Ability to heal depends on time that wound occurs

scar healingScientists are always working to understand more about the human body, and every now and again they have another breakthrough, their hard work pays off and they discover something new and fascinating. That’s exactly what happened recently for scientists working in the Laboratory of Molecular Biology in Cambridge.

Scientists at the Cambridge-based research centre had been investigating whether or not the healing rate of wounds was affected by the time of the day or night the wound occurred. This particular study was undertaken at a specialist burns unit in Manchester, where scientists looked at the rate of healing of burns sustained during the day time, compared with those sustained overnight.

They were amazed to discover that “wounds healed twice as fast if sustained during daytime hours rather than at night.” So the time when an injury occurs can have a significant impact on the body’s ability to recover.

Why does time of day make a difference to scar healing?

With this data in hand, scientists have been able to establish that genes found within a particular skin cell called fibroblasts have the ability to switch on/off in the day and night. It is the fibroblasts that get to work to heal a wound if they detect that something has happened to the skin. The way that fibroblasts work is that when an injury is detected, they rush to the site of impact/injury and begin forming an intricate web which helps the skin cells bond, regenerate and reproduce.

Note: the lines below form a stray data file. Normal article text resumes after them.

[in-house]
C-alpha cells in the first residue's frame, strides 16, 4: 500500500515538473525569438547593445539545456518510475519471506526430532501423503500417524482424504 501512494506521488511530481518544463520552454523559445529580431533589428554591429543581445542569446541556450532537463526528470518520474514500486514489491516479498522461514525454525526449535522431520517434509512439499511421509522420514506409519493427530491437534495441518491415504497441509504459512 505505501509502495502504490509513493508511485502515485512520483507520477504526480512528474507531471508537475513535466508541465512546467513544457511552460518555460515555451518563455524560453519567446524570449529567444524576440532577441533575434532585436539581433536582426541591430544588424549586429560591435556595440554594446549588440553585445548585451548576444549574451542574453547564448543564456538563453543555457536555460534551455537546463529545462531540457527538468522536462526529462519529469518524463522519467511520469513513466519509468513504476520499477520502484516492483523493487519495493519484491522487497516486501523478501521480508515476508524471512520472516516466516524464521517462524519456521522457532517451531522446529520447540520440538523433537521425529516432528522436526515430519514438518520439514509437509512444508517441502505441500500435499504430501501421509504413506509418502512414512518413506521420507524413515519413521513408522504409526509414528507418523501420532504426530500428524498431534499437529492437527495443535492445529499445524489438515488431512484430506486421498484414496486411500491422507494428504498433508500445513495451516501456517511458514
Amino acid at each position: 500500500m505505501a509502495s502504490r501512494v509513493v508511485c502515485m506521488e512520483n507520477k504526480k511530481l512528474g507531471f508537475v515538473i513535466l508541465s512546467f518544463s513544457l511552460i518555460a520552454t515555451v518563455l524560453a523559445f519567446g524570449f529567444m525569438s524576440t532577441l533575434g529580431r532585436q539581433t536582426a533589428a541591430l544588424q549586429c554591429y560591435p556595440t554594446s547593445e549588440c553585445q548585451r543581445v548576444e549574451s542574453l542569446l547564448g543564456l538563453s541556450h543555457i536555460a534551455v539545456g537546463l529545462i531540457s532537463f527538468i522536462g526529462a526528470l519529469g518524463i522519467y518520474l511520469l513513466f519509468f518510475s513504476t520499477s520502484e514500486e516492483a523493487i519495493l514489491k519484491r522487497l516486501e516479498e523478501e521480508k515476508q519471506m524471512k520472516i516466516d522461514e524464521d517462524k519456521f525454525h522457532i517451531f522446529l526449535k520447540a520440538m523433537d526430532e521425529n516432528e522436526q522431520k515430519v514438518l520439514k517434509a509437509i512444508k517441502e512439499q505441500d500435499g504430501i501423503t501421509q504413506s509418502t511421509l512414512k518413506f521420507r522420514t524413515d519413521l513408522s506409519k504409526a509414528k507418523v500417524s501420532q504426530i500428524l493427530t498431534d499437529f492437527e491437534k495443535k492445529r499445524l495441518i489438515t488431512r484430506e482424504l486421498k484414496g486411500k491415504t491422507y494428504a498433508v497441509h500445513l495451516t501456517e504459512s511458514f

In this ground-breaking burns research, scientists found that burns that occurred during the day time took an average of 17 days to heal, whereas similar burns that occurred overnight took an average of 28 days.

Scientists believe that these marked differences are due to the body’s circadian rhythm, which is “a 24 hour cycle in the physiological process of living beings…in a strict sense, the circadian rhythms are endogenously generated (created automatically by the body) although they can be modulated by external cues such as sunlight and temperature.”

Implications for the medical community

Research such as this is exciting, but particularly so for cosmetic surgeons such as Mr Alan Park. Cosmetic surgeons have a detailed knowledge of how to optimise the healing process naturally and with the aid of medicine currently available, as the vast majority of cosmetic surgery procedures result in some form of incision that will need to heal once the operation is completed. Although all planned procedures take place during the day, reconstructive work is carried out on patients who have sustained injuries around the clock.

Any advances on the understanding of how the body heals is welcomed by the scientific community, who try and make any healing experience as smooth as possible for patients. If drugs can be produced that trick the body into thinking that a wound occurred in the day time, rather than overnight, this could have significant improvement in how well the body fights the wound and approaches the healing process.